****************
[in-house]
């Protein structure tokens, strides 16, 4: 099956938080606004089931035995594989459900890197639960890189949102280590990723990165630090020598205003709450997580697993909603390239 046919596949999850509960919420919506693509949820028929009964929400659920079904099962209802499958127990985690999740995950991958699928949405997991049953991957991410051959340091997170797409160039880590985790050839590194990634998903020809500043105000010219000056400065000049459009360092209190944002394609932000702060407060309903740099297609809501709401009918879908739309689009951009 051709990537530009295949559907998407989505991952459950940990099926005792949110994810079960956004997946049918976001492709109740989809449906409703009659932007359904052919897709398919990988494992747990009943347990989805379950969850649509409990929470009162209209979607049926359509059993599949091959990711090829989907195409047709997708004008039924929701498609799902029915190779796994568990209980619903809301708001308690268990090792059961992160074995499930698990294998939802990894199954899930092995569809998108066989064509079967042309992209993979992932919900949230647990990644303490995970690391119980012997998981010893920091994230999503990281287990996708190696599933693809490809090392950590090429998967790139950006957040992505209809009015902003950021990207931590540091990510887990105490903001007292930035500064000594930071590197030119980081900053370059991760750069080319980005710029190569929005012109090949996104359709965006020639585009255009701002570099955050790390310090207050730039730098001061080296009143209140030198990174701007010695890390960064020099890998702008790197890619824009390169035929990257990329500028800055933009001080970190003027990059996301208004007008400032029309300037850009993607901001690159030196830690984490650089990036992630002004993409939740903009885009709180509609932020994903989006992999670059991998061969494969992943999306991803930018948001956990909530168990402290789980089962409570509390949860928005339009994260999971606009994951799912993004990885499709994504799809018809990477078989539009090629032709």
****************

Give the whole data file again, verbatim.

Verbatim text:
[in-house]
């Protein structure tokens, strides 16, 4: 099956938080606004089931035995594989459900890197639960890189949102280590990723990165630090020598205003709450997580697993909603390239 046919596949999850509960919420919506693509949820028929009964929400659920079904099962209802499958127990985690999740995950991958699928949405997991049953991957991410051959340091997170797409160039880590985790050839590194990634998903020809500043105000010219000056400065000049459009360092209190944002394609932000702060407060309903740099297609809501709401009918879908739309689009951009 051709990537530009295949559907998407989505991952459950940990099926005792949110994810079960956004997946049918976001492709109740989809449906409703009659932007359904052919897709398919990988494992747990009943347990989805379950969850649509409990929470009162209209979607049926359509059993599949091959990711090829989907195409047709997708004008039924929701498609799902029915190779796994568990209980619903809301708001308690268990090792059961992160074995499930698990294998939802990894199954899930092995569809998108066989064509079967042309992209993979992932919900949230647990990644303490995970690391119980012997998981010893920091994230999503990281287990996708190696599933693809490809090392950590090429998967790139950006957040992505209809009015902003950021990207931590540091990510887990105490903001007292930035500064000594930071590197030119980081900053370059991760750069080319980005710029190569929005012109090949996104359709965006020639585009255009701002570099955050790390310090207050730039730098001061080296009143209140030198990174701007010695890390960064020099890998702008790197890619824009390169035929990257990329500028800055933009001080970190003027990059996301208004007008400032029309300037850009993607901001690159030196830690984490650089990036992630002004993409939740903009885009709180509609932020994903989006992999670059991998061969494969992943999306991803930018948001956990909530168990402290789980089962409570509390949860928005339009994260999971606009994951799912993004990885499709994504799809018809990477078989539009090629032709």